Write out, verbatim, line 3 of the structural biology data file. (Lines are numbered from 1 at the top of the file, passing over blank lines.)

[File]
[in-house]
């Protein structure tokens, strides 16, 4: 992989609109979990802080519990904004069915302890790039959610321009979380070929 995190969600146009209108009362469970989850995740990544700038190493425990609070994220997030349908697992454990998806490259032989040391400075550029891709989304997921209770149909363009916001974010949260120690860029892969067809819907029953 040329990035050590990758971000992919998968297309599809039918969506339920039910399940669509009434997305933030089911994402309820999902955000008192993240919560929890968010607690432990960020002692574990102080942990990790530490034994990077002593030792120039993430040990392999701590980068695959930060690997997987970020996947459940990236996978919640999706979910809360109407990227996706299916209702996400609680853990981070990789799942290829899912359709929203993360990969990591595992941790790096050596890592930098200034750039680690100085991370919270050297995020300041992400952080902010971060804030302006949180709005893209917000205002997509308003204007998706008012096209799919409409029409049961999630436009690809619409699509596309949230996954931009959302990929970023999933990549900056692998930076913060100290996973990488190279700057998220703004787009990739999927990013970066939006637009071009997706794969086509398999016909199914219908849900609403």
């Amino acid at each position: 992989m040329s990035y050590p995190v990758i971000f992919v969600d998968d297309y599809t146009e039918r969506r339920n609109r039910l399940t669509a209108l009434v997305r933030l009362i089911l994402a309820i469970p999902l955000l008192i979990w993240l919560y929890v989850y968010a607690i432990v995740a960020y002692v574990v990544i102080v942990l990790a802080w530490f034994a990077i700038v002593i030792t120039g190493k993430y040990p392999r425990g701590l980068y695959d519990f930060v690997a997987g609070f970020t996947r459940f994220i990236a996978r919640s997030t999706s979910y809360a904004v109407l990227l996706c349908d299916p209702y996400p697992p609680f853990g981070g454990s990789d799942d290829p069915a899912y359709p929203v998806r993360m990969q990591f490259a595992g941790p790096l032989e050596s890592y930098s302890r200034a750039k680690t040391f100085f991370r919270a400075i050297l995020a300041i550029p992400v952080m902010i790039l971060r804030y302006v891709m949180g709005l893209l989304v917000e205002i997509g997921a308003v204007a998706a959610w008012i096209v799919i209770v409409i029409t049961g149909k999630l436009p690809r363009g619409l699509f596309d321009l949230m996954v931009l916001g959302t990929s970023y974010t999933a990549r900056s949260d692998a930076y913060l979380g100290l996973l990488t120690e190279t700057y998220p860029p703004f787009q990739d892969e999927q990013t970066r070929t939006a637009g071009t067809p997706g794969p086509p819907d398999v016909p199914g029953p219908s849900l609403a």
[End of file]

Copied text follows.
């Amino acid at each position: 992989m040329s990035y050590p995190v990758i971000f992919v969600d998968d297309y599809t146009e039918r969506r339920n609109r039910l399940t669509a209108l009434v997305r933030l009362i089911l994402a309820i469970p999902l955000l008192i979990w993240l919560y929890v989850y968010a607690i432990v995740a960020y002692v574990v990544i102080v942990l990790a802080w530490f034994a990077i700038v002593i030792t120039g190493k993430y040990p392999r425990g701590l980068y695959d519990f930060v690997a997987g609070f970020t996947r459940f994220i990236a996978r919640s997030t999706s979910y809360a904004v109407l990227l996706c349908d299916p209702y996400p697992p609680f853990g981070g454990s990789d799942d290829p069915a899912y359709p929203v998806r993360m990969q990591f490259a595992g941790p790096l032989e050596s890592y930098s302890r200034a750039k680690t040391f100085f991370r919270a400075i050297l995020a300041i550029p992400v952080m902010i790039l971060r804030y302006v891709m949180g709005l893209l989304v917000e205002i997509g997921a308003v204007a998706a959610w008012i096209v799919i209770v409409i029409t049961g149909k999630l436009p690809r363009g619409l699509f596309d321009l949230m996954v931009l916001g959302t990929s970023y974010t999933a990549r900056s949260d692998a930076y913060l979380g100290l996973l990488t120690e190279t700057y998220p860029p703004f787009q990739d892969e999927q990013t970066r070929t939006a637009g071009t067809p997706g794969p086509p819907d398999v016909p199914g029953p219908s849900l609403a």